Dustin Dienst, Faribault Fire Chief told KDHL AM Minnesota listeners today to borrow a phrase from former Chief Mike Monge, "Keep your butts in your vehicle."

Of course this is a reference to cigarette or cigar butts.  Instead of throwing them out the window, extinguish and leave them inside the vehicle so they can be disposed of properly later.

Dienst spoke considerably about grassfires because frankly it is grassfire season.

Dienst pointed out his department assisted River Bend Nature Center by doing a prescribed burn of acres.

He says, "We burned four or five different areas.  One was a really large area just north of the main visitor's center.  It's pretty cool to see that.  If you've never seen a big blackened field you might want to cruise up to the nature center and see it."

Dienst added, "It's a great partnership that we have with the Nature Center.  Granted it's city land.  So it's our land to manage, but that's really what we're doing there.  We're managing the native species that are growing there and fire is an integral part of that management."

"We also do training so we develop fire breaks and that requires extinguishing the fire that we light.  It works out really good."

"You can't really have a better (situation)  a lot of fire departments don't have what we have to do grassfire training within the city limits."

He pointed out the Faribault Fire Department has not had the number of grassfires experienced during the peak years of the Conservation Reserve Program.

The Food Security Act of 1985 directed the USDA (United States Department of Agriculture) to enroll 40 to 45 million acres by 1990 to reduce soil erosion and curb production of surplus commodities.

The first signup in March of 1986 there were 700,000 acres enrolled.  Two more signups that year would total 7.5 million acres.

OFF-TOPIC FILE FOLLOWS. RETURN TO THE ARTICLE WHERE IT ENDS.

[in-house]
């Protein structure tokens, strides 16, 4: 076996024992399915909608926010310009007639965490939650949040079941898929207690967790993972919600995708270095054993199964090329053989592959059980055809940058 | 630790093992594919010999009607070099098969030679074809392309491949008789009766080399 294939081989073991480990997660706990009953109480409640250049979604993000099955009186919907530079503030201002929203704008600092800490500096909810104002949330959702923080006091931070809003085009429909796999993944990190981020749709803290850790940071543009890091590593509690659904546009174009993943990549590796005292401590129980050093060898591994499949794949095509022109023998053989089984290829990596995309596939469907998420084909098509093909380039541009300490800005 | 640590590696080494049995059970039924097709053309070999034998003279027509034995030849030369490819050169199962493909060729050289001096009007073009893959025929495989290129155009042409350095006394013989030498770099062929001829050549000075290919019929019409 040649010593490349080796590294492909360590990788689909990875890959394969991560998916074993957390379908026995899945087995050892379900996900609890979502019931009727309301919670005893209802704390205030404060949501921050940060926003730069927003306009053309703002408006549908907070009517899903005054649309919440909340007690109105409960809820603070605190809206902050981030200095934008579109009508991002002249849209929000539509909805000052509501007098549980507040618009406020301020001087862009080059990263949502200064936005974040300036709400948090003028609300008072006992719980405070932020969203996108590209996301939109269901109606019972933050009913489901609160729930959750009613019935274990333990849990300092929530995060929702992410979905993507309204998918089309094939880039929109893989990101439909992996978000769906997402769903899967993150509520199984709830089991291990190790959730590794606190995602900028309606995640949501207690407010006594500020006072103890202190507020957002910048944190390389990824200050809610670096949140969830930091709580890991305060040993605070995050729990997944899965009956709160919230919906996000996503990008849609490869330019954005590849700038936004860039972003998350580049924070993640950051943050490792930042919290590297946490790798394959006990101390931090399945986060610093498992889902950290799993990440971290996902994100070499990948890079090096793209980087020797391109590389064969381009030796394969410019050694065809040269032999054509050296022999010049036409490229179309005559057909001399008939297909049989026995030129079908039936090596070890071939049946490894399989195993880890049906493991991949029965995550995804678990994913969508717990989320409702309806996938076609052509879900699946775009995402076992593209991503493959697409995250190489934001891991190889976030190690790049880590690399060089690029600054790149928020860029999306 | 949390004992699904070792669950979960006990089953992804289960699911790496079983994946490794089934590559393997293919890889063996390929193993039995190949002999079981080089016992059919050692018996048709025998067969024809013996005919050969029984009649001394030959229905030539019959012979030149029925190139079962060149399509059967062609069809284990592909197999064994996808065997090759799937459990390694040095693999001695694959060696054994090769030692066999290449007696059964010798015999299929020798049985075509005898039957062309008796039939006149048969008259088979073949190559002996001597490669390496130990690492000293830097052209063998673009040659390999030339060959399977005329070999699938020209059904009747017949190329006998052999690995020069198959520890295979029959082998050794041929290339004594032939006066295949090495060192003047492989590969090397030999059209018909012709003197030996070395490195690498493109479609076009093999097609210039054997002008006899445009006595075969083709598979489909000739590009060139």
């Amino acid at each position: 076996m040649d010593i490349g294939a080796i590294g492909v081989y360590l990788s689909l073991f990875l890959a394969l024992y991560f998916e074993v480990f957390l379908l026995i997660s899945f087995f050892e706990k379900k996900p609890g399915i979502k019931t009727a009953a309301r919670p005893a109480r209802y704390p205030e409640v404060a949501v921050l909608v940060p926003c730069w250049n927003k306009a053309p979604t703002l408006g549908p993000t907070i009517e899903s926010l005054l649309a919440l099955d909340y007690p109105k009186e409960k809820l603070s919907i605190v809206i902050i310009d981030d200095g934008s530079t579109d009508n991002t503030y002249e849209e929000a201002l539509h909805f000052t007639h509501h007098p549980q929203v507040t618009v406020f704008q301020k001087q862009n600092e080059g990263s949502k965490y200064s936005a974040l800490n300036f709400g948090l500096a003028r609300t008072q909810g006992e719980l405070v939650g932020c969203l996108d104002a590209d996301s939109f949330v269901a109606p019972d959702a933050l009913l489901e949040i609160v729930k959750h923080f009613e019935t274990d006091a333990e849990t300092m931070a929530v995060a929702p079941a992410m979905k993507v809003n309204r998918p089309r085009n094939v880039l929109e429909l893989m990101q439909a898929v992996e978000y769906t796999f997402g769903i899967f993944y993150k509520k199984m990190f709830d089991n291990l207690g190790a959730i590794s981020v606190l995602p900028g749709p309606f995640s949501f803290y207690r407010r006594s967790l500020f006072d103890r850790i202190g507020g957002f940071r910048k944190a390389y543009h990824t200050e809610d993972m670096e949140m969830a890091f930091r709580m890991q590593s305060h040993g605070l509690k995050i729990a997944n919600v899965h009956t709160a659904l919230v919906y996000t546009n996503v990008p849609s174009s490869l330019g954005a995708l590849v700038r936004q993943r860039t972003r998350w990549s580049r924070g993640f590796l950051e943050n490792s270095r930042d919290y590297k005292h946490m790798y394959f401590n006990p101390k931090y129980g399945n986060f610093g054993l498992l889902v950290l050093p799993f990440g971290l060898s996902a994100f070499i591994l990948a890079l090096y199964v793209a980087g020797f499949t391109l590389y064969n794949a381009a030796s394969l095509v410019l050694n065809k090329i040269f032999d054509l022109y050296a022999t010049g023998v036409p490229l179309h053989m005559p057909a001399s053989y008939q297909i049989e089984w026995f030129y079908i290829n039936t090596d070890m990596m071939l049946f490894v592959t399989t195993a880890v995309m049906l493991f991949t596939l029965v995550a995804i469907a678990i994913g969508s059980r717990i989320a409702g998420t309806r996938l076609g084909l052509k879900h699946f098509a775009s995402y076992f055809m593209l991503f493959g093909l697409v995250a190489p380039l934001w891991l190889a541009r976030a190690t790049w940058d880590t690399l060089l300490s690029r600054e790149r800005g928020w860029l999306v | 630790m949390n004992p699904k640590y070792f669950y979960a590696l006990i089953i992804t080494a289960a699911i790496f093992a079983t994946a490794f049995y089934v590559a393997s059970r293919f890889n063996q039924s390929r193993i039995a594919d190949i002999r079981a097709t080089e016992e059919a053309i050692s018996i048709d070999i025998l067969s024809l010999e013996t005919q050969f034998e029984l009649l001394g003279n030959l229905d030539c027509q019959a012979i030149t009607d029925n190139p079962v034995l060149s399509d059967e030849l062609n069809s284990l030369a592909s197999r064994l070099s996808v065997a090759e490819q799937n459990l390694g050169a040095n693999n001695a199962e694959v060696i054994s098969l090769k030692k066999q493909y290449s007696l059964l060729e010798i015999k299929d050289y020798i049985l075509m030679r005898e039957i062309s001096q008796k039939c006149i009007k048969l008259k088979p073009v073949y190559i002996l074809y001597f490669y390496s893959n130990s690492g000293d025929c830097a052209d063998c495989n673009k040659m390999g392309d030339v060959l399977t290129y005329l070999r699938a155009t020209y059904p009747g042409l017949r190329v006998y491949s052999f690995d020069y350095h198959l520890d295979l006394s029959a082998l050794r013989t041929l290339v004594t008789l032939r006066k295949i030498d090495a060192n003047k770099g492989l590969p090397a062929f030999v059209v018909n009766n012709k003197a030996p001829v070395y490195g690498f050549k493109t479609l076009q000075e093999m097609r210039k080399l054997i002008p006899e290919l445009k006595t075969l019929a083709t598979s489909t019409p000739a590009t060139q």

Rental payments were capped at $50,000 per year per person.

By 1990 33 million acres were included.

Another added benefit was to habitat as evidenced by a U.S. Fish and Wildlife published study that estimated CRP acreage accounted for 2 million additional ducks per year from 1992 to 1997 in the prairie pothole region of North Dakota, South Dakota and eastern Montana.

In 2019 Rice County ranked 35th in the state with 11,617 acres in CRP,  Other area counties and their ranking:

  • Le Sueur     24th     16,527 acres
  • Steele         45th       9,860 acres
  • Waseca      47th       7,839 acres
  • Goodhue    50th       6,623 acres
  • Olmsted     53rd       6,154 acres
  • Dodge       64th        2,612 acres
  • Dakota      67th        2,262 acres

Dienst also brought a book of burning permits with him to explain how they work.

It's pretty simple.  The Faribault Fire Chief prefers people come to the fire station in Faribault to get their permits.  They are free there and $5 if obtained online on the Minnesota Department of Natural Resources website.

Dienst explains the paper received is not a permit until you call a number on the form to receive your burning permit number.  It's activated when that number is obtained.

River Bend Prescribed Burn facing North from Visitor Center.
River Bend Nature Center More Prescribed Burn. Photo by Gordy Kosfeld

How many of these have you seen?

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